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In Congress, asking the benefit of blowing whistles in the sunshine

Congressional committees have scheduled several hearings and mark-up sessions of interest for this week. ...

Wednesday: House Financial Services Subcommittee on Capital Markets and Government Sponsored Enterprises, "Legislative Proposals to Address the Negative Consequences of the Dodd-Frank Whistleblower Provisions." The financial services reform bill entitles individuals who alert the Securities and Exchange Commission or the Commodities Futures Trading Commission to violations of security law to rewards -- "bounties" -- of 10 percent to 30 percent of any recovery in excess of $1 million.

Wednesday: Sometimes you can strain too hard for a Lewis Carroll reference. The Senate Committee on the Judiciary, Subcommittee on Antitrust, Competition Policy and Consumer Rights, has scheduled a hearing entitled "The AT&T/T-Mobile Merger: Is Humpty Dumpty Being Put Back Together Again?" for Wednesday, May 11, 2011 at 10:15 a.m. in Room 226 of the Dirksen Senate Office Building. The top CEOs of the involved companies and competitors are scheduled to testify.

Thursday: Senate Judiciary Committee marks up S.623, Sunshine in Litigation Act, legislation to force open sealed consent agreements and judicial orders if there is a potential impact on public safety and health. Major industry groups operating as the ad hoc Coalition to Protect Privacy, Property, Confidentiality, and Efficiency in the Courts sent the committee a letter last week expressing sharp opposition. The letter concludes that the legislation would "undermine theprivacyand property rights of all litigants," and "also have a profoundly damaging impact on the United States civil justice system while burdening and delaying the just disposition of litigation." Earlier POL post here.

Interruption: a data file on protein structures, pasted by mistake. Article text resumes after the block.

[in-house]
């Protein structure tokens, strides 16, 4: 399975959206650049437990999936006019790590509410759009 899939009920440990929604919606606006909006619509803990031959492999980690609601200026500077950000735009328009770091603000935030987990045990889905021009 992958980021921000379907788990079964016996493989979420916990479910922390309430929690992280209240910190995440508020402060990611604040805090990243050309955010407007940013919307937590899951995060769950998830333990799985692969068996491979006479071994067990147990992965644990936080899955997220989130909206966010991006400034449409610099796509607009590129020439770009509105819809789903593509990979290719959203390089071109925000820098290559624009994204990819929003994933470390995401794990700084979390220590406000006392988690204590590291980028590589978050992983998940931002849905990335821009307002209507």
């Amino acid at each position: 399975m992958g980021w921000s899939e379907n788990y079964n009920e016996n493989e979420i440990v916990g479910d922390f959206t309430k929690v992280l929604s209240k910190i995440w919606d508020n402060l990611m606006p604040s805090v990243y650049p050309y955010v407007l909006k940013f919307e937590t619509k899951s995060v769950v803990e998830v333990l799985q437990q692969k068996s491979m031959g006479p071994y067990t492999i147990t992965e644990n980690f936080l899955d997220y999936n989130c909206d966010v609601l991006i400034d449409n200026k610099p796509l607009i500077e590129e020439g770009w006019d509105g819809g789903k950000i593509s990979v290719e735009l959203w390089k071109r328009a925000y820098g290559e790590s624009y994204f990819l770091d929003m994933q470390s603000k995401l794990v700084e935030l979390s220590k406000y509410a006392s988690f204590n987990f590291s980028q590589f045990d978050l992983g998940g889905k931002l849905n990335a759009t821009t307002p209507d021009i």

Thurday: Also on the mark-up calendar is S.350, the Environmental Crimes Enforcement Act, sponsored by Sen. Patrick Leahy (D-VT) and cosponsored by members of the Alarmism for Litigation Caucus including Sens. Dianne Feinstein (D-CA) and Sheldon Whitehouse (D-CT). The CRS summary: "Environmental Crimes Enforcement Act of 2011 - Directs the United States Sentencing Commission to review and amend the Federal Sentencing Guidelines and policy statements applicable to persons convicted of offenses under the Federal Water Pollution Control Act (commonly known as the Clean Water Act) to reflect the intent of Congress that penalties for such offenses be increased to appropriately account for the actual harm to the public and the environment from such offenses. Amends the federal criminal code to require mandatory restitution to victims of crimes under such Act."

Thursday: The same Senate Judiciary markup is scheduled to include committee votes on Virginia A. Seitz, to be an Assistant Attorney General, Office of Legal Counsel, and Donald B. Verrilli, Jr., to be Solicitor General of the United States. Votes were originally planned for last week, but the committee failed to pull together a quorum. See MainJustice.com, "Senate Panel Postpones Votes on Four DOJ Nominees."

Also, on Monday, the Senate is scheduled to resume consideration of the nomination of James Michael Cole, of the District of Columbia, to be Deputy Attorney General, with a cloture vote planned for 5:30 p.m.

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Rafael Mangual
Project Manager,
Legal Policy

Manhattan Institute


Published by the Manhattan Institute

The Manhattan Insitute's Center for Legal Policy.